Other than summer outdoor camping, there is no lodging available at the monument, so planning ahead is crucial. The closest lodging is available in Cedar City West of Cedar Breaks, or Brian Head to the North off UT-143 (143 is kept plowed during the winter). To plan out hiking and camping activities at the Cedar Breaks National Monument, take advantage of this trip planning resource, courtesy of the National Park Service.
Plein Air Painting
Cedar Breaks Monument is but half the story when it comes to painting the landscape. The region is also well known for summer wildflowers, which begin blooming in June. Every July the annual Wildflower Festival is a great time for artists and visitors to capture the fields and mountainsides draped in color.
Photo Credit: nps.gov
Overlapping the Wildflower Festival is the Cedar Breaks National Monument Plein-air painting competition. This year seven new artists will be juried and chosen to participate in the Cedar Breaks Plein-air event. Three artists from previous competitions will also be chosen to participate. Art mediums allowed include oil, pastels, watercolor, and pencil. There is no charge to submit an application, and artist applications to participate may be submitted after November 1st, 2015 through February 1st, 2016.
Two visitor centers are available. Considering the general “in the middle of nowhere” nature of the Cedar Breaks National Monument, it’s good to understand where they are, especially when visiting in the Winter. Calling ahead will always be a prudent move.
Point Supreme Visitor Center
Spring, Summer & Fall
Photo Credit: roadtrippin.fr
Visiting Cedar Breaks National Monument does require paying a $5 fee per person (children under 15 are free). All fees are paid at the Point Supreme Visitor Center. There is a campground available during Summer months, also requiring a fee. For more information about availability and campground pricing, visit the Cedar Breaks camping information page.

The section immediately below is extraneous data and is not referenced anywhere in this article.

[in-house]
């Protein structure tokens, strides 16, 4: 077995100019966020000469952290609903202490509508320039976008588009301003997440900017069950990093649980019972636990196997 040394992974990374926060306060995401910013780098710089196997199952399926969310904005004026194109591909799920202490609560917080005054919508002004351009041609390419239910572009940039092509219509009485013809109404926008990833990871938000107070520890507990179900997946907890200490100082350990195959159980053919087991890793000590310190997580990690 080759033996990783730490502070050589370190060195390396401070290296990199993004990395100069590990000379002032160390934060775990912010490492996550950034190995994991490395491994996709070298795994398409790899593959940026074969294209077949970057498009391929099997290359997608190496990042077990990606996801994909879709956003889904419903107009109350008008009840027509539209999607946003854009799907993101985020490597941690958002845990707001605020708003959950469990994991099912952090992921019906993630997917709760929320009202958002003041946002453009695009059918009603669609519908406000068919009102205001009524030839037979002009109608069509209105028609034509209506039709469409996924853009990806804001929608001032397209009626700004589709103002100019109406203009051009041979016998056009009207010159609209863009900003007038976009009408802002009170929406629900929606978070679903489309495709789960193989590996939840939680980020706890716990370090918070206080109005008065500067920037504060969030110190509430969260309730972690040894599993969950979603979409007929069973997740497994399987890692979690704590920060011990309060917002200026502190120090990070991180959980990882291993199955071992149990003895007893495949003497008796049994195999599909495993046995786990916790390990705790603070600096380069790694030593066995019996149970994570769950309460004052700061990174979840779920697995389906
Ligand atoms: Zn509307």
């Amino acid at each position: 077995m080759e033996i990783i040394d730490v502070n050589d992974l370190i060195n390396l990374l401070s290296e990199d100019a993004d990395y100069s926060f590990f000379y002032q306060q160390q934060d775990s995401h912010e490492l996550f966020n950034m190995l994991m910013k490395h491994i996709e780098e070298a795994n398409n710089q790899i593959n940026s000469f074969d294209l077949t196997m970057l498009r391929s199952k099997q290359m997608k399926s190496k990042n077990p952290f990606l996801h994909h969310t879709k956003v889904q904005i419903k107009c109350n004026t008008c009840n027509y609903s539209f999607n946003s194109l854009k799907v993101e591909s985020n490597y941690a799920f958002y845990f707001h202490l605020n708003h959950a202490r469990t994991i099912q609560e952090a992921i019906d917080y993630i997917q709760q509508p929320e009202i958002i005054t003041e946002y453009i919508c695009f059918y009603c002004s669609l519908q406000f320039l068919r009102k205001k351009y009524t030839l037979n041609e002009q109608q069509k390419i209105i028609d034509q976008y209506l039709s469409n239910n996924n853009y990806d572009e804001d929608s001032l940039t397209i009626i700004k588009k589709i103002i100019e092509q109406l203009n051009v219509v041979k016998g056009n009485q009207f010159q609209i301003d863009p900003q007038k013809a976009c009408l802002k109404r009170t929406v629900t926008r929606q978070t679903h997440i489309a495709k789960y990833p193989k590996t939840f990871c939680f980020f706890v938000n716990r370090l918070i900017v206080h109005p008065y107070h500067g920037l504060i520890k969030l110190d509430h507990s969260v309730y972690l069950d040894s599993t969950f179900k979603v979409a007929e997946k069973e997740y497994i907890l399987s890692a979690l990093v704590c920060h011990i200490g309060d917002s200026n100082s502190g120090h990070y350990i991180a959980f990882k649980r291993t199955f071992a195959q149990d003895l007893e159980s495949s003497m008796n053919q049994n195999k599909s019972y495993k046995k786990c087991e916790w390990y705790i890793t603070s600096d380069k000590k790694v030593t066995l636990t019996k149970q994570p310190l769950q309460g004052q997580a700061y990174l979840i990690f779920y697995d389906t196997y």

Open: Daily, late May to mid-October, 9:00 a.m. to 6:00 p.m.
Phone: (435) 586-0787 ext. 4031
Special Programs: Daily Ranger talks
Available Facilities: Restrooms are located at the parking lot near the fee station. The bookstore is located within the Visitor Center.
Additional Information: The Visitor Center at Point Supreme was built in 1937 by a crew from the Civilian Conservation Corps (CCC).
Winter Ranger Station
The Winter Ranger Station is a yurt replete with volunteer staffers and hot chocolate (assuming the location is accessible). If you’re staying at the Brian Head Resort off UT-143, travel south and take UT-148, which follows the East side of the Cedar Breaks Monument. The Winter station is located about halfway into the Monument area, at the Chessman Ridge Overlook.
The Ranger Station is only open on Saturday and Sunday from 10 AM to 2 PM from mid-November to late March, weather permitting. While the station doesn’t have a phone, you can call the Monument Phone (mid-June--mid-October) at (435) 586-0787 or the Administrative Office Phone (435) 586-9451. Since there is no cell reception at the Monument, call ahead!
While Cedar Breaks may be diminutive compared to close cousins Zion and Bryce, it’s by no means worth missing! With a little extra planning and the right timing, the visit is worth the drive. There are many other attractions nearby, so I suggest staying for 2-5 days in the area to catch all the sights. Remember to pack your wide-lens camera - you’ll need it.
Article by Daniel Trevor
ERIN HANSON has been painting in oils since she was 8 years old. As a young artist, she worked at a mural studio creating 40-foot-tall paintings on canvas, while selling art commissions on the side. After getting a degree in Bioengineering from UC Berkeley, Erin became a rock climber at Red Rock Canyon, Nevada. Inspired by the colorful scenery she was climbing, she decided to paint one painting every week for the rest of her life. She has stuck to that decision ever since, becoming one of the most prolific artists in history. Erin Hanson's style is known as "Open Impressionism" and is now taught in art schools worldwide. With thousands of collectors eagerly anticipating her work and millions of followers online, Hanson has become an iconic, driving force in the rebirth of contemporary impressionism.
About the Art
About the Artist
Artist Adventure Series
Artists from History
Events and Exhibitions
Interviews with Erin Hanson
Resources for Art Collectors
Resources for Artists
Travel and Inspiration